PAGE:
Music Review: DJ Khaled - "Major Key"
Look at Khaled Mohamed Khaled. Sitting on a throne, clad in gold jewelry, his beard so neatly trimmed that his barber could give TED talks to hipsters. The surrounding flower garden is worthy of federal protection, and also there is a lion. There is a lion laying at his feet.
The stunning image represents DJ Khaled's transformation from the guy who yells in the background of your favorite turn-up song to bona fide social media celebrity. After nearly a decade of prolific production of club rap hits, Khaled's profile exploded when he posted video of himself getting lost at sea, rubbing his chest with cocoa butter, and yes, watering his flowers. His motivational phrases and made-up nonsense along the way ("Don't ever play yourself," my personal favorite, is best applied when displaying your sneaker collection to jealous onlookers.) became the internet dialect du jour, reaching far beyond audiences who would normally listen to a hip-hop compilation album.
America, meet DJ Khaled.
Major Key is Khaled's first album since this ascent into the mainstream. As such, it's the first project to benefit from his social media machine. That reach alone will likely propel Key to the top of the Billboard charts. But does the quality match the success?
Albums from producers are, almost by definition, collections of would-be singles. With a staggering 32 collaborators (see below), it's almost impossible for Major Key to tell any kind of cohesive story. Instead, we're on the search for anthems.
After several listens, we're still looking.
Some Songs About Which We Have Thoughts
“For Free” (feat. Drake)
If it weren't for the reprehensible subject matter, this song would find itself among the most played this summer. Instead we're stuck with Drake floating the preposterous notion that women should reimburse him for intercourse. Lyrics to make Hugh Hefner blush.
“They don’t want me to have another anthem. So I made sure I got another anthem.” An anthem for who, exactly? Male prostitutes? Small slice of the music consumer pie, Khaled. Have to cast a wider net.
“Nas Album Done” (feat. Nas)
Guest verses often serve as mini-promotions for upcoming projects, but this might be the first time the song title is a literal statement about the status of the featured artist's next album. Throw in what is likely the first reference to a shaving blade manufacturer in rap history and Nas makes his fair share of history on this track.
“Jermaine’s Interlude” (feat. J. Cole)
"Have you ever been as sad as I am?" "If it's anything like this in heaven, maybe I'd be better off in hell." J. Cole, everyone!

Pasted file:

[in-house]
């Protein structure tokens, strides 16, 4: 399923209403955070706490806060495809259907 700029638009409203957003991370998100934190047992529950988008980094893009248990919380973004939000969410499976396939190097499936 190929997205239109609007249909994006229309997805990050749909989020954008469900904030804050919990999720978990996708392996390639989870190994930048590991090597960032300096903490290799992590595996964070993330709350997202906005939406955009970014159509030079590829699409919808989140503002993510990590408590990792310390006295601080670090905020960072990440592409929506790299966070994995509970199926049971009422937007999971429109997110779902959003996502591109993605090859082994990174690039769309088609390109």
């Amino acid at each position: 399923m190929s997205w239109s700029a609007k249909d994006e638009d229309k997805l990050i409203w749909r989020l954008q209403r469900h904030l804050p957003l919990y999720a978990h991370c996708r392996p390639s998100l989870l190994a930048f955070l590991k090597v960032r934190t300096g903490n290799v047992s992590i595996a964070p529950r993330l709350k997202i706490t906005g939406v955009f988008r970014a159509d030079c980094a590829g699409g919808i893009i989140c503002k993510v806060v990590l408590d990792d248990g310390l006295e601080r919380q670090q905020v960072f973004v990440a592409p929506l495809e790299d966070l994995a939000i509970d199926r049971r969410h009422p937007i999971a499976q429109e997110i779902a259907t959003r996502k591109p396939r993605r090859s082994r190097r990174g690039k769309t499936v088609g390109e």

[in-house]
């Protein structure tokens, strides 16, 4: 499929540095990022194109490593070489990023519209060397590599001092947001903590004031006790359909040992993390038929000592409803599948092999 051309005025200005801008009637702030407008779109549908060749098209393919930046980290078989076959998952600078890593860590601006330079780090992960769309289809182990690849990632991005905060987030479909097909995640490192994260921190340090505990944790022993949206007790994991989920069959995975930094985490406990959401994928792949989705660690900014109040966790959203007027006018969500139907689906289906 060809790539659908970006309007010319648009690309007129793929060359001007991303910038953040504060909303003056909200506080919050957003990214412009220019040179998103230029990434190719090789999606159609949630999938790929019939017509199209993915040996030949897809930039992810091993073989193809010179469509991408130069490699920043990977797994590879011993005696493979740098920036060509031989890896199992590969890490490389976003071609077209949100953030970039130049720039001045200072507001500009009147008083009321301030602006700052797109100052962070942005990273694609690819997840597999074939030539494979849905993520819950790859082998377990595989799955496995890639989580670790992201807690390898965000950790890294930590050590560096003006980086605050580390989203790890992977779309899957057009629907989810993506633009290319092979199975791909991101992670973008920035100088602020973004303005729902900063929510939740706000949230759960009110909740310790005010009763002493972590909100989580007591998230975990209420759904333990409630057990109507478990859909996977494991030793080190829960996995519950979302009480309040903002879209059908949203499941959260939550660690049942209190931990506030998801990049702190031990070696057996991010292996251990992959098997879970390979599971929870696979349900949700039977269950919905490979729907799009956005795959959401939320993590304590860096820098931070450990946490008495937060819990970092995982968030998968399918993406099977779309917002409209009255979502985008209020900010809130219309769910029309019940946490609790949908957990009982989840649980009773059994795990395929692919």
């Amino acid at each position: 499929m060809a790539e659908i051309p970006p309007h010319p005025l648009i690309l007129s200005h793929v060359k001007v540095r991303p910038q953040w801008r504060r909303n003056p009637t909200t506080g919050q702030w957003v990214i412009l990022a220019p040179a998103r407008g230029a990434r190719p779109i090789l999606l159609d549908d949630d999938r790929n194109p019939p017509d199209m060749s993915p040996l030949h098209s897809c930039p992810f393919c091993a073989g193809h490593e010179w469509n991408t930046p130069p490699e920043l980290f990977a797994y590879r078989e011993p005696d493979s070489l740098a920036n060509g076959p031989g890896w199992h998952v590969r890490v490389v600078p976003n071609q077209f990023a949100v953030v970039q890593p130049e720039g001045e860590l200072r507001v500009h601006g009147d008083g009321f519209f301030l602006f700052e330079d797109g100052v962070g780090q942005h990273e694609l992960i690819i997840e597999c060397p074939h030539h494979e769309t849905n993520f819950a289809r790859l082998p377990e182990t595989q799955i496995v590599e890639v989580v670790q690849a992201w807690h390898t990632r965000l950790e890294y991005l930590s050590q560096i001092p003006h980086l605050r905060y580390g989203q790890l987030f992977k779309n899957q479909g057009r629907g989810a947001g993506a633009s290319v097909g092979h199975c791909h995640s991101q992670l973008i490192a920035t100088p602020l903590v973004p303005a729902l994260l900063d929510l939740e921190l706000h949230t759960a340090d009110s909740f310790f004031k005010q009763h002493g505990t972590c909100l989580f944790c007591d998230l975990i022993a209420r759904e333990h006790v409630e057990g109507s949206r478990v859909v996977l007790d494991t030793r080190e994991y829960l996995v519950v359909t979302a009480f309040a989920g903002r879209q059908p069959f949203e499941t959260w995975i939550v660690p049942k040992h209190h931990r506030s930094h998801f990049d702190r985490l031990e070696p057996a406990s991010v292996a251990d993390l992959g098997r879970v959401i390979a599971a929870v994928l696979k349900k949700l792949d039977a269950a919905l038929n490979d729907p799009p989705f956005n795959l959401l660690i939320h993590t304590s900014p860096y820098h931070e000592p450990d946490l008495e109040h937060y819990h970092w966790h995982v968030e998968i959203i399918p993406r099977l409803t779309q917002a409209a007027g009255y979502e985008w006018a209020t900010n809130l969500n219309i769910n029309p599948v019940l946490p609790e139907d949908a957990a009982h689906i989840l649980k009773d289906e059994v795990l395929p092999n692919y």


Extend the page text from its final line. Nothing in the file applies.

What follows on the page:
If you make it through the sad-for-no-reason intro, you'll find a surprisingly tolerable energy level from the usually sleepy Jermaine Cole. It's fine, I suppose. The best part is when he says he might retire.
“Do You Mind” (feat. Nicki Minaj, Chris Brown, August Alsina, Jeremih, Future, and Rick Ross)
Apparently recorded towards the end of a summer barbecue featuring everyone ever invited to the BET Awards, this track samples the Lil Jon, Usher and Ludacris collaboration, “Lovers and Friends,” which samples the 2000 song “Lovers and Friends” by some guy named Michael Sterling. It doesn’t really matter what vocals you throw on here. I would listen to Ted Nugent rant about Donald Trump if it were laid over this track.
- Future says he won't treat his girl like a groupie, which seems like a hollow promise.
- Nicki references The Block.
“Pick These Hoes Apart” (feat. Kodak Black, Jeezy, and French Montana)
If you’re the type of person who would be interested in a song called “Pick These Hoes Apart,” then this track may very well be for you. Otherwise, stay away. Stay very far away. Also, “fuck the blogs” seems to be a recurring lyric from multiple artists on this album, which is like, hey, come on guys.
“Fuck Up The Cub” (feat. Future, Rick Ross, YG, and Yo Gotti)
This song is entirely too chill to fuck up anything other than a Von Maur.
Obviously the inclusion of artists like Yo Gotti doesn't make or break the album. Law of diminishing returns and all that. But it does give us a peek into Khaled's strategy of maximum exposure. Gotti's verse might not add much, but his million-and-a-half Twitter followers have value to the operation. You smart. You very smart.
Why Are You Here? A Hasty Categorization Of Every Artist's Role On The Album
You Live In Or Around Miami
- Kent Jones
- Betty Wright
- Kodak Black
To Add One Last Entry Into The “Song Of The Summer” Contest After None Of The 20 Tracks On Your Last Album Qualified
To Make People Really Think In The Midst Of All This Mindless Club Rap
- Kendrick Lamar
Khaled Accidentally Sent The Same Email To Both Of You
- Yo Gotti
Your Girlfriend Won’t Allow You To Speak That Way In The House
- French Montana
So You Can Stand Next To Khaled And Show Everyone How Much Weight You’ve Lost
- Gucci Mane
To Systematically Dismantle The Last Vestiges Of The R&B Genre
- August Alsina
- Bryson Tiller
'Cause You Still Got It And All The Kids Listen To DJ Khaled Right?
- Fat Joe
- Busta Rhymes
You Don’t Even Remember Recording These Verses
- Lil Wayne
- Wiz Khalifa
- 2 Chainz
You And Khaled Are Secretly The Same Person
- Rick Ross (Rozay has appeared on 31 different Khaled songs over the last decade. Some coincidence.)
You Want To Be Paid To Promote Your Next Album
You Think Ubiquitous Emotional Radio Hits With Pianos Are Your Thing Now
- Wiz Khalifa
To Prove To Everyone You’re Not Asleep
- J. Cole
Because You’re Weird
- Nicki Minaj
- Travis Scott
It Might Help You Get (More) Girls
- Big Sean
- Chris Brown
You’re Khaled’s “Manager”
Because People Can't Just Put You In A Box, Okay?
- Meghan Trainor |ES|